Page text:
categories reflecting the weaker business conditions. Government expenditure however, fell by only
1%, reflecting mainly underspending in the development budget.

Government debt level, on the other hand, remained at a sustainable level of around 11% of GDP.
Despite the weaker macroeconomic conditions, employment indicators remained positive during
2019. Proxy indicators from the Solomon Islands National Provident Fund showed contributors grew
by 3% to 60,643 members. Similarly, public service positions also rose by 2% to around 18,000
employees. Moreover, there were also temporary employment opportunities for the national
elections and the national census. There was also an increase in seasonal workers to Australia and
New Zealand, and contracted nurses to work in Vanuatu.

In terms of inflation, consumer prices remained at an acceptable level during the year. The end period
headline inflation for December 2019 was 2.8% compared to the 4.2% in December 2018. The drop
was driven by the falls in both the import and domestic prices, especially price falls for food, fuel,
clothing and restaurants, while prices for betel nuts and utilities picked up. Meanwhile, annual average
core inflation in 2019 levelled off at 1.6% as in 2018; this indicated that demand side pressures on
consumer prices were minimal.

3. Economic Outlook
Looking ahead, the outlook for the Solomon Islands economy this year is quite bleak. Although
Solomon Islands is still COVID-19 free, the impact of our preparedness against this pandemic on our
economy, has taken a toll on our projected growth for this year.

As a result, for 2020, economic growth is projected to contract to around minus 5%. Given the
uncertainty surrounding the COVID-19 pandemic, the country’s external and domestic environments
will continue to be affected by the health containment measures and the weak consumer demand.
Sectors that we have already seen been affected and will continue to be affected significantly include
tourism, transport, wholesale retail, manufacturing, agriculture and forestry.
As already highlighted in our previous media release, the economy will go into recession by the second
quarter of this year.

Furthermore, the uncertainty surrounding the duration and magnitude of the COVID-19, let alone our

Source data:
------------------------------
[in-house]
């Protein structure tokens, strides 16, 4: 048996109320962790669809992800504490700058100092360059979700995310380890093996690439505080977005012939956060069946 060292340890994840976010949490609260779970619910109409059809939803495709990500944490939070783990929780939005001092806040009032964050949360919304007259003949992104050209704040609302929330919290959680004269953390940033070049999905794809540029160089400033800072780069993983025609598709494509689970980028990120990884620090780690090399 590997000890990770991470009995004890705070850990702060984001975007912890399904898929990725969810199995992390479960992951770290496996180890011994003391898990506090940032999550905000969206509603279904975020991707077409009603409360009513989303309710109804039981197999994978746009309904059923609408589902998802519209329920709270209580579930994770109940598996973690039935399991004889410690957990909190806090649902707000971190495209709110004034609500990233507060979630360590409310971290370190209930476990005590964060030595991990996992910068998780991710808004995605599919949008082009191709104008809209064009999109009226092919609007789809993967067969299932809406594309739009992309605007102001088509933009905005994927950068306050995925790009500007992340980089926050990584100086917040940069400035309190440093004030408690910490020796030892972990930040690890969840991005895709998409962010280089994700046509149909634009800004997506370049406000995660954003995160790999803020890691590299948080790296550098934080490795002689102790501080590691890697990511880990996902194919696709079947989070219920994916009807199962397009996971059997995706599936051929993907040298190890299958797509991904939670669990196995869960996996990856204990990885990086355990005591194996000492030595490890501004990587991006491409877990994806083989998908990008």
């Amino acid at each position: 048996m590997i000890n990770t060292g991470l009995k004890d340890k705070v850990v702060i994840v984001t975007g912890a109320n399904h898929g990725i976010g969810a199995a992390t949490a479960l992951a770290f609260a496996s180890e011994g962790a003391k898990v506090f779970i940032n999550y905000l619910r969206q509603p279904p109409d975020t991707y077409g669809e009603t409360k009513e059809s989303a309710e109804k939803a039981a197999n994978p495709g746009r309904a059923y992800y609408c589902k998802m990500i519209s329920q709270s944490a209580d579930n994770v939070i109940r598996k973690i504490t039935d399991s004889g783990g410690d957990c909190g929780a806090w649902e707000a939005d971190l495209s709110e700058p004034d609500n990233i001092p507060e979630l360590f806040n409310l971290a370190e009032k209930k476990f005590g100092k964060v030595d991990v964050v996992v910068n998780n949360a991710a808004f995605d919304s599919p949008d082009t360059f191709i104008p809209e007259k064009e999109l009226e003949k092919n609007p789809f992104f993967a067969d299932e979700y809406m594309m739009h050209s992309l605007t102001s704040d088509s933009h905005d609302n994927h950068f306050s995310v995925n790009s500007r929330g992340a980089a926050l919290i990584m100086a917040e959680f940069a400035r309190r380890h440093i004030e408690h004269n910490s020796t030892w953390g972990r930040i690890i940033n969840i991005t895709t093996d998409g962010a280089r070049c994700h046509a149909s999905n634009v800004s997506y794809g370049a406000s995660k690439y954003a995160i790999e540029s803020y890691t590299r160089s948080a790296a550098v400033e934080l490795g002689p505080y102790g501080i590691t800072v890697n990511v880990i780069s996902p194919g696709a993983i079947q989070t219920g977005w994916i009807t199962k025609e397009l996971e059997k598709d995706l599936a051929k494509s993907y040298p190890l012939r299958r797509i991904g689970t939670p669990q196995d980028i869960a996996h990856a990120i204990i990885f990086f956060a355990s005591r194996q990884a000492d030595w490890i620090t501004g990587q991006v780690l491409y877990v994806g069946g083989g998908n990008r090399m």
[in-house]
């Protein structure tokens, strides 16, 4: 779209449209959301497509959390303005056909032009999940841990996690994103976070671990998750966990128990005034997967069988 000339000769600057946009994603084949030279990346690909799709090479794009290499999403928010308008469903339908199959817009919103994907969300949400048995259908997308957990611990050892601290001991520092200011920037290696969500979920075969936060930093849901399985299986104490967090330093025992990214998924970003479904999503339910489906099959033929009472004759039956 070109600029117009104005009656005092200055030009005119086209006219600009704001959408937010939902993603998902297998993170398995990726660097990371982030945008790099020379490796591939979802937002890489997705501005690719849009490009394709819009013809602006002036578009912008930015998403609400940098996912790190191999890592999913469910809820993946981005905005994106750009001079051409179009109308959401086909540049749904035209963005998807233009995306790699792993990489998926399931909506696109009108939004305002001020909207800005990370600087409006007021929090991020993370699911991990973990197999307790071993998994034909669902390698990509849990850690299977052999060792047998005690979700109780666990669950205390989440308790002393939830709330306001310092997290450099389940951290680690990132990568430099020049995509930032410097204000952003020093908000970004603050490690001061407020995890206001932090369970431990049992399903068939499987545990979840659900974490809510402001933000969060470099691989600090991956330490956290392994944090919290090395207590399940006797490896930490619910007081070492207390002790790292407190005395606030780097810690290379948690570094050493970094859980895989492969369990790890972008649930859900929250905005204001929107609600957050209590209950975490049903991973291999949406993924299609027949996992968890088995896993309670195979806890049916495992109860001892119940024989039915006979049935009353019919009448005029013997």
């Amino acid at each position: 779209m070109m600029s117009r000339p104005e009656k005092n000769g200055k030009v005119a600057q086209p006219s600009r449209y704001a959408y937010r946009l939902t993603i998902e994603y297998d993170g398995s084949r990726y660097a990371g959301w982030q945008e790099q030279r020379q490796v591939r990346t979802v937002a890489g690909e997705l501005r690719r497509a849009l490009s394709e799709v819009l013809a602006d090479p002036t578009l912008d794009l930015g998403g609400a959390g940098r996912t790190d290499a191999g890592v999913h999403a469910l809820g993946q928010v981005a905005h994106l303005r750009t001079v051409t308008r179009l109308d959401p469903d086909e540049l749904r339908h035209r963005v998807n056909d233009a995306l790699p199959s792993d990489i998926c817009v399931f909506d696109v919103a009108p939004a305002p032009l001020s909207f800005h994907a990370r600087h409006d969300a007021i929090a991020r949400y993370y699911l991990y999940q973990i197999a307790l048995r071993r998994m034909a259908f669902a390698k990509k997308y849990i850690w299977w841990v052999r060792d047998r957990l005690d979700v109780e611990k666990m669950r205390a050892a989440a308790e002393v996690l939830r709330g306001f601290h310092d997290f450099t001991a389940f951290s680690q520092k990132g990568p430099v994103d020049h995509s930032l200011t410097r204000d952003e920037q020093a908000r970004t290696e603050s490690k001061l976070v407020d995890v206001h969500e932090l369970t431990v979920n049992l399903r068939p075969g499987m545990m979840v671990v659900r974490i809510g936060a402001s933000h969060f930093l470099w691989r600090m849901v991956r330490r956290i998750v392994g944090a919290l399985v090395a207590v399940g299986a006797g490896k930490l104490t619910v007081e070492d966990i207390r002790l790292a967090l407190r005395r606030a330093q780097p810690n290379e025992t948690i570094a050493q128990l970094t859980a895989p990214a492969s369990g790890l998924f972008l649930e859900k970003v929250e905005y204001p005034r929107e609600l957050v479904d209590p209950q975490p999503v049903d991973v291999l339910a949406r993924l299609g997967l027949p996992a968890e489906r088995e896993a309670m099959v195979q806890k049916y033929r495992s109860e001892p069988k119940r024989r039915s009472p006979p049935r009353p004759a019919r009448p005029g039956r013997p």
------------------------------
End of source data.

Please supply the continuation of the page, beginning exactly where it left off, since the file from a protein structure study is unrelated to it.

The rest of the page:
continuous preparedness and containment measures, will continue to have negative impact on the
However, over the medium term, growth is expected to return to an average rate of 3.5%, as key
infrastructure and development projects are implemented. In addition, the positive flow on effects of
the post-covid-19 recovery and stimulus are expected to persist over the next couple of years.

4. CBSI Operations
Now let me turn briefly to the operations of the Central Bank for last year.
2019 was quite a successful year for the Central Bank. The Bank made a net operating profit of $93.9
million. And this came from the favourable global financial market conditions, particularly in the first
half of the year, positive foreign exchange movements, as well as the strategic and tactical placement
of our investment assets overseas. This led to CBSI’s balance sheet improving significantly with net
equity almost doubling, to $291 million at the end of the year.
In terms of the Bank’s governance, the Board had a full complement of nine directors in the first part
of the year. However, two directors left the Board in June and August. At this juncture, I would like to
thank Sir Thomas Chan for his services to the CBSI Board. Once again, I would like to acknowledge the
great leadership of my predecessor Mr. Denton Rarawa for his service as Governor of the Central Bank
and as the Chairman of the Board.

As regards the Bank’s staff compliment, the Bank implemented an institutional review in 2019, which
saw total number of staff increased by 4% to 166. I am pleased to mention that CBSI is not only a
national institution with most of our staff and management who are Solomon Islanders, but it is also